Simply put, most ethicists would agree that since ventilation is an addition to the normal, what is often termed ‘an heroic measure,’ removing it is not killing or murder. Many family members can feel like it is. This is why it is important for everyone to prepare their own Advance Directives; spokespeople are then doing just that, speaking on behalf of someone who cannot voice their own wishes. By the way, there is a new form passing through the state houses of most States, called POLST (Physician Orders for Life Sustaining Treatment) or POST in some places such as Indiana. POLST is very thorough in what a person can accept or decline (in collaboration with your doctor) with regard to mechanical and chemical support, especially for a code, but it also addresses treatment for infections at end-of-life, etc. I recommend you check it out.

    Some might say “but if I can use the mechanical support, shouldn’t I?” I cannot speak for the practices of other places, but there is a time when ventilator support becomes ‘futile care’ (it is evident that the patient’s body is shutting down anyway), and our facilities would not remove someone from ventilation unless there was no hope for recovery. This tenacity to treat also extends to the indigent, by the way, since our care is not dependent on a patient’s ability to pay. Medicine is truly an art, and not a science, because this is a very gray period (as opposed to absolute black and white). There is no ‘right’ or ‘wrong’ here, because we are not God and cannot accurately predict a patient’s outcome. Consequently, when we enter into the futile care stage, the question is no longer prolonging life, but instead prolonging death.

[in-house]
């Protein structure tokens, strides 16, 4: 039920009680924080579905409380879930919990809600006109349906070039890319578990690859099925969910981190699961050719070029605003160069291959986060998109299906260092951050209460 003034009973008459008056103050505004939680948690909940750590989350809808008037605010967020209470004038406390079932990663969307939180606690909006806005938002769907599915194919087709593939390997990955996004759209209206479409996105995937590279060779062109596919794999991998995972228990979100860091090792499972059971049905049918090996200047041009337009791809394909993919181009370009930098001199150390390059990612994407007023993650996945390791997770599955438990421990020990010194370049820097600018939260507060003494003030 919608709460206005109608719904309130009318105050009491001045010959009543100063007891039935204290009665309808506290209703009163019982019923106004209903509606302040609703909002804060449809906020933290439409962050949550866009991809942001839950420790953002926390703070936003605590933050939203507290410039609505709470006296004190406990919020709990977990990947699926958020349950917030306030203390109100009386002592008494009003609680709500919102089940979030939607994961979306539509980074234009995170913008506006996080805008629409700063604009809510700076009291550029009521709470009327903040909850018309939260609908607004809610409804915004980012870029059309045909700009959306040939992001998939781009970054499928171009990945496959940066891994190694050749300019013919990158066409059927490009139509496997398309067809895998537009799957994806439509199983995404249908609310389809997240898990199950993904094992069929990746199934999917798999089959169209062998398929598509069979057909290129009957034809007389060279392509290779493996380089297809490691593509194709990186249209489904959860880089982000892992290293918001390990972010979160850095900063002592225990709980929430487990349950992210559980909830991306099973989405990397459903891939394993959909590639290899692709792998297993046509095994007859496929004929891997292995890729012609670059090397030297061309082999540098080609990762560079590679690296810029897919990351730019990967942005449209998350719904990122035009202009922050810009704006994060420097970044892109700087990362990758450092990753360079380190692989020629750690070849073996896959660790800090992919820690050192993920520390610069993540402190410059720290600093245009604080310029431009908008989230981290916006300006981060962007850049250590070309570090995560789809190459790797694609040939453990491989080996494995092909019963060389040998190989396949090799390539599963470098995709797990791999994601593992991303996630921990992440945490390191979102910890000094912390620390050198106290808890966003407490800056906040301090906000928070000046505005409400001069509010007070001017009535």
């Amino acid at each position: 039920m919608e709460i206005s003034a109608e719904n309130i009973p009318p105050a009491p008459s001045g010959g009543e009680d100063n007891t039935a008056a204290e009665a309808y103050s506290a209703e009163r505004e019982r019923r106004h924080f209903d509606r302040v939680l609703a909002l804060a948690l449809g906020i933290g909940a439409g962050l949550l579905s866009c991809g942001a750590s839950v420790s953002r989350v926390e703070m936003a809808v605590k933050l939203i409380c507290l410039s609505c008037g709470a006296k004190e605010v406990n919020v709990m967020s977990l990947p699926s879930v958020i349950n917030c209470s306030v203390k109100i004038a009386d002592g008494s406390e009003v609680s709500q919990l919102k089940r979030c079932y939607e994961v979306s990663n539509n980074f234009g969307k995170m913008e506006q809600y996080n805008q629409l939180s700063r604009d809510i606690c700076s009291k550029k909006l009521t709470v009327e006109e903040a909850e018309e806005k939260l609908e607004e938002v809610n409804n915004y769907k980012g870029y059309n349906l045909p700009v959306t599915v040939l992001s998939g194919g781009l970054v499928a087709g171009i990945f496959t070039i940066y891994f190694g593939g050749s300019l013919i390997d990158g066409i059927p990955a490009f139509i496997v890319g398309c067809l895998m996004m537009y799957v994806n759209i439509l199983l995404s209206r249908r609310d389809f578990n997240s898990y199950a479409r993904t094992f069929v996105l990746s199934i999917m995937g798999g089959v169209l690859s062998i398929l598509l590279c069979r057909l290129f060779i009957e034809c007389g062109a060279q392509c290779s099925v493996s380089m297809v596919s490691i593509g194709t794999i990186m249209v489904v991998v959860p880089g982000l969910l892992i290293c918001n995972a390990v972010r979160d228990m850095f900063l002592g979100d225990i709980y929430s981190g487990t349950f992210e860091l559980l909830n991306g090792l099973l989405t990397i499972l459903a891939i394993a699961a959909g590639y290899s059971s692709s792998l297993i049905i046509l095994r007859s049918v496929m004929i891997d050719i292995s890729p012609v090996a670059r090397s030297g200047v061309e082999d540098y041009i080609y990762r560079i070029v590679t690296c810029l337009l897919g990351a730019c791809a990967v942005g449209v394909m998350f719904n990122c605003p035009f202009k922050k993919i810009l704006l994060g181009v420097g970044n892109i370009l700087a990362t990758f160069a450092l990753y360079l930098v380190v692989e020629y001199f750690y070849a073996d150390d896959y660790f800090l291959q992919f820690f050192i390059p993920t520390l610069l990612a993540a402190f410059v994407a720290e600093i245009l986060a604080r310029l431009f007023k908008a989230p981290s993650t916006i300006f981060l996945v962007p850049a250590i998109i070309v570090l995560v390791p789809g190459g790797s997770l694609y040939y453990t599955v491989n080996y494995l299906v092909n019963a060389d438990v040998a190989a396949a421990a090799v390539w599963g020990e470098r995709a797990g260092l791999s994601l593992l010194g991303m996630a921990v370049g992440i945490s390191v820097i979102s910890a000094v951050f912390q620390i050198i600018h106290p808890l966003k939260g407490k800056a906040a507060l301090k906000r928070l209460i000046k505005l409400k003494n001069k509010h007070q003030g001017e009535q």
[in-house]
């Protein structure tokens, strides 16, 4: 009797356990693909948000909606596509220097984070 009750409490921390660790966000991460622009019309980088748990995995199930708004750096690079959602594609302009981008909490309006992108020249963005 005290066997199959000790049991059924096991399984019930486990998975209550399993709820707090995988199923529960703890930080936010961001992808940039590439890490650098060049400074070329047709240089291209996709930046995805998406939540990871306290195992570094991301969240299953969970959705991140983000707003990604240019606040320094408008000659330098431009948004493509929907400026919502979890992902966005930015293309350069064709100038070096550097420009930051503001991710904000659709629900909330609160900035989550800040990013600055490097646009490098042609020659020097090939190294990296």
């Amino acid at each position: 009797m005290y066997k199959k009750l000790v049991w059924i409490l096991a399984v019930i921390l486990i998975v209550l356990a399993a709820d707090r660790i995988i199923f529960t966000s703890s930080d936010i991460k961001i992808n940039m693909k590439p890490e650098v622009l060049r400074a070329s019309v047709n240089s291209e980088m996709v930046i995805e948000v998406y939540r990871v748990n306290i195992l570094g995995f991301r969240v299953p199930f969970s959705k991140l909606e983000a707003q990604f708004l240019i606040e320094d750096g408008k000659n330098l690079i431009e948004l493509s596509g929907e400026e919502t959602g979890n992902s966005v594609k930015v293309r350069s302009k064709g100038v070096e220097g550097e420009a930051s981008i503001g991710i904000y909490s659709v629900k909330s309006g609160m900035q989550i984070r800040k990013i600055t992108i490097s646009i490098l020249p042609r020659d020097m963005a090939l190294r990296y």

At end-of-life, or when ventilation becomes futile care, it might be the most helpful to consider that removing the ventilator is simply allowing God to completely have His way without human participation. I have seen one person survive a ‘mechanical wean,’ what medical personnel call ‘pulling the plug.’ But I have been with possibly hundreds more who do not. In either case, it was left up to God.

    • Most hospitals have Futile Care Protocols, I found U of M’s online. People should try and find their hospitals and read it.
      Yes, we are not God, YAY! That is why life is in His hands, and since brain death is not true death it is the deliberate killing of another person to give life to another one.

      Ventilation can prolong the life of person, while they recover. If they can’t recover or are denied treatment to help them recover or don’t want to be on a Ventilator then your are correct a Life Directive is best. But, how many people have them?

      My issue is not end of life with older people who have a disease that can not be treated, that is cruel to keep them ventilated. But for someone is an accident, ventilation is not extra ordinary treatment but life sustaining.

      I’ll do some researching on POLST. Thank you!

  3. You are correct, a ventilator is a good thing. But being on a ventilator puts your life in jeopardy, because the doctors will say that you are brain dead, that you have lost the ability to breathe on your own. This is not true. When you are in trauma and shock, your body needs help time until you can recover and mend. Thank you, Missy for telling the facts! I think you should write a mini, a survivors guide for when you find yourself or a loved one in the E. R., or I.C.U.